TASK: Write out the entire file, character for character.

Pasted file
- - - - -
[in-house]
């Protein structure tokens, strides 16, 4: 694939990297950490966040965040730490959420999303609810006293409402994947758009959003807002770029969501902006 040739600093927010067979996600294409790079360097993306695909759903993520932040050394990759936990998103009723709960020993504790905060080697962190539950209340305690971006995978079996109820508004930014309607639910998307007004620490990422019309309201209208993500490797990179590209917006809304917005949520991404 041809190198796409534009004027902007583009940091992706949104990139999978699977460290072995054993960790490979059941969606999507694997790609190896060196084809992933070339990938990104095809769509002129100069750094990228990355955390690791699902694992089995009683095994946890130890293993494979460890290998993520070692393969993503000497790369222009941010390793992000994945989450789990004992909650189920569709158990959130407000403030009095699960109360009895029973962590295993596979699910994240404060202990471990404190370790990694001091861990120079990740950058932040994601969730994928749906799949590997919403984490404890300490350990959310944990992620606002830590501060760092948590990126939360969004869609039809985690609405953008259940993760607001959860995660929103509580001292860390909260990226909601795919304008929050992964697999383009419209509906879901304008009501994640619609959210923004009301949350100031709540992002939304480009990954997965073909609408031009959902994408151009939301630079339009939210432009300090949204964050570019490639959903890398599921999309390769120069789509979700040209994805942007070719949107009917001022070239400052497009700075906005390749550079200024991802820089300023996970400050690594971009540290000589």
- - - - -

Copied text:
[in-house]
């Protein structure tokens, strides 16, 4: 694939990297950490966040965040730490959420999303609810006293409402994947758009959003807002770029969501902006 040739600093927010067979996600294409790079360097993306695909759903993520932040050394990759936990998103009723709960020993504790905060080697962190539950209340305690971006995978079996109820508004930014309607639910998307007004620490990422019309309201209208993500490797990179590209917006809304917005949520991404 041809190198796409534009004027902007583009940091992706949104990139999978699977460290072995054993960790490979059941969606999507694997790609190896060196084809992933070339990938990104095809769509002129100069750094990228990355955390690791699902694992089995009683095994946890130890293993494979460890290998993520070692393969993503000497790369222009941010390793992000994945989450789990004992909650189920569709158990959130407000403030009095699960109360009895029973962590295993596979699910994240404060202990471990404190370790990694001091861990120079990740950058932040994601969730994928749906799949590997919403984490404890300490350990959310944990992620606002830590501060760092948590990126939360969004869609039809985690609405953008259940993760607001959860995660929103509580001292860390909260990226909601795919304008929050992964697999383009419209509906879901304008009501994640619609959210923004009301949350100031709540992002939304480009990954997965073909609408031009959902994408151009939301630079339009939210432009300090949204964050570019490639959903890398599921999309390769120069789509979700040209994805942007070719949107009917001022070239400052497009700075906005390749550079200024991802820089300023996970400050690594971009540290000589």